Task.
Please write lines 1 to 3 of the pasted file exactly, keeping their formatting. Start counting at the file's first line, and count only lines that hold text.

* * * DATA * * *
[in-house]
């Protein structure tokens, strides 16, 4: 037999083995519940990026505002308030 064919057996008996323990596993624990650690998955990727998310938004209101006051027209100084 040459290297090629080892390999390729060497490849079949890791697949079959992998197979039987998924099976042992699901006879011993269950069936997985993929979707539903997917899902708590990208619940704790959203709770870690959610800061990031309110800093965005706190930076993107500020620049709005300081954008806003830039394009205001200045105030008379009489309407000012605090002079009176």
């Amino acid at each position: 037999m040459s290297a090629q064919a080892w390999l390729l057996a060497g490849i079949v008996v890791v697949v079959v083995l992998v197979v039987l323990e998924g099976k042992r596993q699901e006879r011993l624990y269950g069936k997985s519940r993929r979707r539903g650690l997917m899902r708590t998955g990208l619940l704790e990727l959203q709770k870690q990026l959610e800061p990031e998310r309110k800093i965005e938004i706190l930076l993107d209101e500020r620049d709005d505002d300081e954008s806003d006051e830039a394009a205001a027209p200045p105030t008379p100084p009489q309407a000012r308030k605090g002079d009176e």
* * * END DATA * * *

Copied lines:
[in-house]
């Protein structure tokens, strides 16, 4: 037999083995519940990026505002308030 064919057996008996323990596993624990650690998955990727998310938004209101006051027209100084 040459290297090629080892390999390729060497490849079949890791697949079959992998197979039987998924099976042992699901006879011993269950069936997985993929979707539903997917899902708590990208619940704790959203709770870690959610800061990031309110800093965005706190930076993107500020620049709005300081954008806003830039394009205001200045105030008379009489309407000012605090002079009176």
């Amino acid at each position: 037999m040459s290297a090629q064919a080892w390999l390729l057996a060497g490849i079949v008996v890791v697949v079959v083995l992998v197979v039987l323990e998924g099976k042992r596993q699901e006879r011993l624990y269950g069936k997985s519940r993929r979707r539903g650690l997917m899902r708590t998955g990208l619940l704790e990727l959203q709770k870690q990026l959610e800061p990031e998310r309110k800093i965005e938004i706190l930076l993107d209101e500020r620049d709005d505002d300081e954008s806003d006051e830039a394009a205001a027209p200045p105030t008379p100084p009489q309407a000012r308030k605090g002079d009176e």